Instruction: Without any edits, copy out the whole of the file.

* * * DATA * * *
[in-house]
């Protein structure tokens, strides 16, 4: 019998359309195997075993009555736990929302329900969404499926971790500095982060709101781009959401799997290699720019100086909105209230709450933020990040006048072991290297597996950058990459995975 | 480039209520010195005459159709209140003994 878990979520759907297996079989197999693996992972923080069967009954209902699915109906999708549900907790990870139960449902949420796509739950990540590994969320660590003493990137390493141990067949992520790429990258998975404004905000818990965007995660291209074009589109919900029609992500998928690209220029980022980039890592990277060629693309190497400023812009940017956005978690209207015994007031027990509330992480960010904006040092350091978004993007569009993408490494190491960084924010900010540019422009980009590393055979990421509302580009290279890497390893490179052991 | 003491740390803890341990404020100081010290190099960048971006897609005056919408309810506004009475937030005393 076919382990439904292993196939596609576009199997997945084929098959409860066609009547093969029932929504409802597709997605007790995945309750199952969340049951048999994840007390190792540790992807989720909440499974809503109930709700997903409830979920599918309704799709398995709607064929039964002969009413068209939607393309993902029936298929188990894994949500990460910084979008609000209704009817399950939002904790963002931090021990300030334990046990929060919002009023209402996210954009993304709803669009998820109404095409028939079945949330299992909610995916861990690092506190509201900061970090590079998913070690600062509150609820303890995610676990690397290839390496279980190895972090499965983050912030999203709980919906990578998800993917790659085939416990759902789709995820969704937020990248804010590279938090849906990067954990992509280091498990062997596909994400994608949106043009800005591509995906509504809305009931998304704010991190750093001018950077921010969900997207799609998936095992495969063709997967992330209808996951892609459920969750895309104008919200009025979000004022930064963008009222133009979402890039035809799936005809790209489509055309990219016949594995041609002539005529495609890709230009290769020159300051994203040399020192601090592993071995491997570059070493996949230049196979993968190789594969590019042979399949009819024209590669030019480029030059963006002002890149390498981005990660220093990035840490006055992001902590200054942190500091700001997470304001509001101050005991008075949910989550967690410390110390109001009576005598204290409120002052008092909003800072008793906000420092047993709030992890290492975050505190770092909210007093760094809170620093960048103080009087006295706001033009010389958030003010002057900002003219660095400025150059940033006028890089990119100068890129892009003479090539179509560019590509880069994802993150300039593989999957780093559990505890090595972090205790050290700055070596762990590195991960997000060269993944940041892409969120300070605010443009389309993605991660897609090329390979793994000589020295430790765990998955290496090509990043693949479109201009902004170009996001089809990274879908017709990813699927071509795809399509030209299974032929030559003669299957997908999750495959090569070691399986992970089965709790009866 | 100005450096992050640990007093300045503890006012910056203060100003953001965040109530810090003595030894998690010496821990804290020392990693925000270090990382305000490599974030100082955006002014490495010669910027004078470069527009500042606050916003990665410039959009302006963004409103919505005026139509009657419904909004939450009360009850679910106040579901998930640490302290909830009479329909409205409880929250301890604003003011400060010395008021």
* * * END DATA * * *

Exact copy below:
[in-house]
């Protein structure tokens, strides 16, 4: 019998359309195997075993009555736990929302329900969404499926971790500095982060709101781009959401799997290699720019100086909105209230709450933020990040006048072991290297597996950058990459995975 | 480039209520010195005459159709209140003994 878990979520759907297996079989197999693996992972923080069967009954209902699915109906999708549900907790990870139960449902949420796509739950990540590994969320660590003493990137390493141990067949992520790429990258998975404004905000818990965007995660291209074009589109919900029609992500998928690209220029980022980039890592990277060629693309190497400023812009940017956005978690209207015994007031027990509330992480960010904006040092350091978004993007569009993408490494190491960084924010900010540019422009980009590393055979990421509302580009290279890497390893490179052991 | 003491740390803890341990404020100081010290190099960048971006897609005056919408309810506004009475937030005393 076919382990439904292993196939596609576009199997997945084929098959409860066609009547093969029932929504409802597709997605007790995945309750199952969340049951048999994840007390190792540790992807989720909440499974809503109930709700997903409830979920599918309704799709398995709607064929039964002969009413068209939607393309993902029936298929188990894994949500990460910084979008609000209704009817399950939002904790963002931090021990300030334990046990929060919002009023209402996210954009993304709803669009998820109404095409028939079945949330299992909610995916861990690092506190509201900061970090590079998913070690600062509150609820303890995610676990690397290839390496279980190895972090499965983050912030999203709980919906990578998800993917790659085939416990759902789709995820969704937020990248804010590279938090849906990067954990992509280091498990062997596909994400994608949106043009800005591509995906509504809305009931998304704010991190750093001018950077921010969900997207799609998936095992495969063709997967992330209808996951892609459920969750895309104008919200009025979000004022930064963008009222133009979402890039035809799936005809790209489509055309990219016949594995041609002539005529495609890709230009290769020159300051994203040399020192601090592993071995491997570059070493996949230049196979993968190789594969590019042979399949009819024209590669030019480029030059963006002002890149390498981005990660220093990035840490006055992001902590200054942190500091700001997470304001509001101050005991008075949910989550967690410390110390109001009576005598204290409120002052008092909003800072008793906000420092047993709030992890290492975050505190770092909210007093760094809170620093960048103080009087006295706001033009010389958030003010002057900002003219660095400025150059940033006028890089990119100068890129892009003479090539179509560019590509880069994802993150300039593989999957780093559990505890090595972090205790050290700055070596762990590195991960997000060269993944940041892409969120300070605010443009389309993605991660897609090329390979793994000589020295430790765990998955290496090509990043693949479109201009902004170009996001089809990274879908017709990813699927071509795809399509030209299974032929030559003669299957997908999750495959090569070691399986992970089965709790009866 | 100005450096992050640990007093300045503890006012910056203060100003953001965040109530810090003595030894998690010496821990804290020392990693925000270090990382305000490599974030100082955006002014490495010669910027004078470069527009500042606050916003990665410039959009302006963004409103919505005026139509009657419904909004939450009360009850679910106040579901998930640490302290909830009479329909409205409880929250301890604003003011400060010395008021």